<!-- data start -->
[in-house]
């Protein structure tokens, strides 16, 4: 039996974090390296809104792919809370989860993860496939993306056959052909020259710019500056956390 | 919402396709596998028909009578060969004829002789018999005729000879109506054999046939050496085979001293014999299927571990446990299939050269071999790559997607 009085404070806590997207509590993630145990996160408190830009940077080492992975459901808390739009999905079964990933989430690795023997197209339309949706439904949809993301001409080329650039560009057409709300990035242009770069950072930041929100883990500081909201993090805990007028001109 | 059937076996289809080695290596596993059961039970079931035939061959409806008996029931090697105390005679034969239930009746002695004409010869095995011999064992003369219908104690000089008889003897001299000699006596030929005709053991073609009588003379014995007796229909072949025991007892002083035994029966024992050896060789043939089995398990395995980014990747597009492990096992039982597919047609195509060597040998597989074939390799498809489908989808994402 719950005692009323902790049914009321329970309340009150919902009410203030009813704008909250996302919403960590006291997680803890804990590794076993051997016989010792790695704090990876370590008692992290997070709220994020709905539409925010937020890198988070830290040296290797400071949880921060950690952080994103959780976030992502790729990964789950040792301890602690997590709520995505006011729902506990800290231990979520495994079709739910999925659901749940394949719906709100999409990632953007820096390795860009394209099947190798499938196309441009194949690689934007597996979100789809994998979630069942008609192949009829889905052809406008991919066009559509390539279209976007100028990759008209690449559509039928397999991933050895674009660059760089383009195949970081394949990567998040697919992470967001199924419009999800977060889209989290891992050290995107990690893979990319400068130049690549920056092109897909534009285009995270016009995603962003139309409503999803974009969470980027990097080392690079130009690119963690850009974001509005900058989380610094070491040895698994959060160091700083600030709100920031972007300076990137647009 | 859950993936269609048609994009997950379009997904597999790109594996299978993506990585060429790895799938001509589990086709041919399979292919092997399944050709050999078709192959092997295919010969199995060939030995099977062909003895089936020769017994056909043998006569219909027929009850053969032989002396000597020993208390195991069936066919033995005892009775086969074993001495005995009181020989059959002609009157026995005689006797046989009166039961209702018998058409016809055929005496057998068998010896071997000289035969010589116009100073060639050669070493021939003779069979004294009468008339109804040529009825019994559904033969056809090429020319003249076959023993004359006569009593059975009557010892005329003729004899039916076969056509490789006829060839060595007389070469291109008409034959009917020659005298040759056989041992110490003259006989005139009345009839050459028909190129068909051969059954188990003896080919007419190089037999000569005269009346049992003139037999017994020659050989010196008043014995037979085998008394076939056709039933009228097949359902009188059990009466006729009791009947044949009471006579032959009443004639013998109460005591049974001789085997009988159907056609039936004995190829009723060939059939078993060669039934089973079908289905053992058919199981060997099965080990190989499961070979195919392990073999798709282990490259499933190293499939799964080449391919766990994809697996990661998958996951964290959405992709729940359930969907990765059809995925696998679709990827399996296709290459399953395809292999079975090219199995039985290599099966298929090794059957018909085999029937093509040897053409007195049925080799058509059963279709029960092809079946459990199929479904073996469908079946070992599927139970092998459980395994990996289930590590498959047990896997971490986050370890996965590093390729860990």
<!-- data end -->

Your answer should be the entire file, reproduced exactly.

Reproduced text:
[in-house]
């Protein structure tokens, strides 16, 4: 039996974090390296809104792919809370989860993860496939993306056959052909020259710019500056956390 | 919402396709596998028909009578060969004829002789018999005729000879109506054999046939050496085979001293014999299927571990446990299939050269071999790559997607 009085404070806590997207509590993630145990996160408190830009940077080492992975459901808390739009999905079964990933989430690795023997197209339309949706439904949809993301001409080329650039560009057409709300990035242009770069950072930041929100883990500081909201993090805990007028001109 | 059937076996289809080695290596596993059961039970079931035939061959409806008996029931090697105390005679034969239930009746002695004409010869095995011999064992003369219908104690000089008889003897001299000699006596030929005709053991073609009588003379014995007796229909072949025991007892002083035994029966024992050896060789043939089995398990395995980014990747597009492990096992039982597919047609195509060597040998597989074939390799498809489908989808994402 719950005692009323902790049914009321329970309340009150919902009410203030009813704008909250996302919403960590006291997680803890804990590794076993051997016989010792790695704090990876370590008692992290997070709220994020709905539409925010937020890198988070830290040296290797400071949880921060950690952080994103959780976030992502790729990964789950040792301890602690997590709520995505006011729902506990800290231990979520495994079709739910999925659901749940394949719906709100999409990632953007820096390795860009394209099947190798499938196309441009194949690689934007597996979100789809994998979630069942008609192949009829889905052809406008991919066009559509390539279209976007100028990759008209690449559509039928397999991933050895674009660059760089383009195949970081394949990567998040697919992470967001199924419009999800977060889209989290891992050290995107990690893979990319400068130049690549920056092109897909534009285009995270016009995603962003139309409503999803974009969470980027990097080392690079130009690119963690850009974001509005900058989380610094070491040895698994959060160091700083600030709100920031972007300076990137647009 | 859950993936269609048609994009997950379009997904597999790109594996299978993506990585060429790895799938001509589990086709041919399979292919092997399944050709050999078709192959092997295919010969199995060939030995099977062909003895089936020769017994056909043998006569219909027929009850053969032989002396000597020993208390195991069936066919033995005892009775086969074993001495005995009181020989059959002609009157026995005689006797046989009166039961209702018998058409016809055929005496057998068998010896071997000289035969010589116009100073060639050669070493021939003779069979004294009468008339109804040529009825019994559904033969056809090429020319003249076959023993004359006569009593059975009557010892005329003729004899039916076969056509490789006829060839060595007389070469291109008409034959009917020659005298040759056989041992110490003259006989005139009345009839050459028909190129068909051969059954188990003896080919007419190089037999000569005269009346049992003139037999017994020659050989010196008043014995037979085998008394076939056709039933009228097949359902009188059990009466006729009791009947044949009471006579032959009443004639013998109460005591049974001789085997009988159907056609039936004995190829009723060939059939078993060669039934089973079908289905053992058919199981060997099965080990190989499961070979195919392990073999798709282990490259499933190293499939799964080449391919766990994809697996990661998958996951964290959405992709729940359930969907990765059809995925696998679709990827399996296709290459399953395809292999079975090219199995039985290599099966298929090794059957018909085999029937093509040897053409007195049925080799058509059963279709029960092809079946459990199929479904073996469908079946070992599927139970092998459980395994990996289930590590498959047990896997971490986050370890996965590093390729860990």